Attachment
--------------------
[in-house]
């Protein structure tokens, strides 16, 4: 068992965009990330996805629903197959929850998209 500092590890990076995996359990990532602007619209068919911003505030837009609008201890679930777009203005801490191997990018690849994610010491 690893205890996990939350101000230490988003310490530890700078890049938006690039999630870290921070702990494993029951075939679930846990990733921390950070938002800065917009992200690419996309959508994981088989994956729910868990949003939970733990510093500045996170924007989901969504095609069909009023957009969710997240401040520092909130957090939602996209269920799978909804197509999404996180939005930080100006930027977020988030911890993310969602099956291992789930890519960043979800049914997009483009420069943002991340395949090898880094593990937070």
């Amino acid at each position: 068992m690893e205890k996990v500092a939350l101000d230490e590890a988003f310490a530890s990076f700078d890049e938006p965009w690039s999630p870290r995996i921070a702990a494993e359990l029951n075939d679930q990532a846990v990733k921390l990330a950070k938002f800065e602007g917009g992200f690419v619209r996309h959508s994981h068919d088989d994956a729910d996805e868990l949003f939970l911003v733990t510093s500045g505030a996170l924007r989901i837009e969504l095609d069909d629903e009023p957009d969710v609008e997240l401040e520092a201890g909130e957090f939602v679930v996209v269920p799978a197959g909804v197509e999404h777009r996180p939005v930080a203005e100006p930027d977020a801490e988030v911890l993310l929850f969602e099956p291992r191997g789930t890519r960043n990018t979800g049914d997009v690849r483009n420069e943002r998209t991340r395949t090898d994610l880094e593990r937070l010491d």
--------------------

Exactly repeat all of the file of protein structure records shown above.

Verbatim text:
[in-house]
């Protein structure tokens, strides 16, 4: 068992965009990330996805629903197959929850998209 500092590890990076995996359990990532602007619209068919911003505030837009609008201890679930777009203005801490191997990018690849994610010491 690893205890996990939350101000230490988003310490530890700078890049938006690039999630870290921070702990494993029951075939679930846990990733921390950070938002800065917009992200690419996309959508994981088989994956729910868990949003939970733990510093500045996170924007989901969504095609069909009023957009969710997240401040520092909130957090939602996209269920799978909804197509999404996180939005930080100006930027977020988030911890993310969602099956291992789930890519960043979800049914997009483009420069943002991340395949090898880094593990937070």
């Amino acid at each position: 068992m690893e205890k996990v500092a939350l101000d230490e590890a988003f310490a530890s990076f700078d890049e938006p965009w690039s999630p870290r995996i921070a702990a494993e359990l029951n075939d679930q990532a846990v990733k921390l990330a950070k938002f800065e602007g917009g992200f690419v619209r996309h959508s994981h068919d088989d994956a729910d996805e868990l949003f939970l911003v733990t510093s500045g505030a996170l924007r989901i837009e969504l095609d069909d629903e009023p957009d969710v609008e997240l401040e520092a201890g909130e957090f939602v679930v996209v269920p799978a197959g909804v197509e999404h777009r996180p939005v930080a203005e100006p930027d977020a801490e988030v911890l993310l929850f969602e099956p291992r191997g789930t890519r960043n990018t979800g049914d997009v690849r483009n420069e943002r998209t991340r395949t090898d994610l880094e593990r937070l010491d």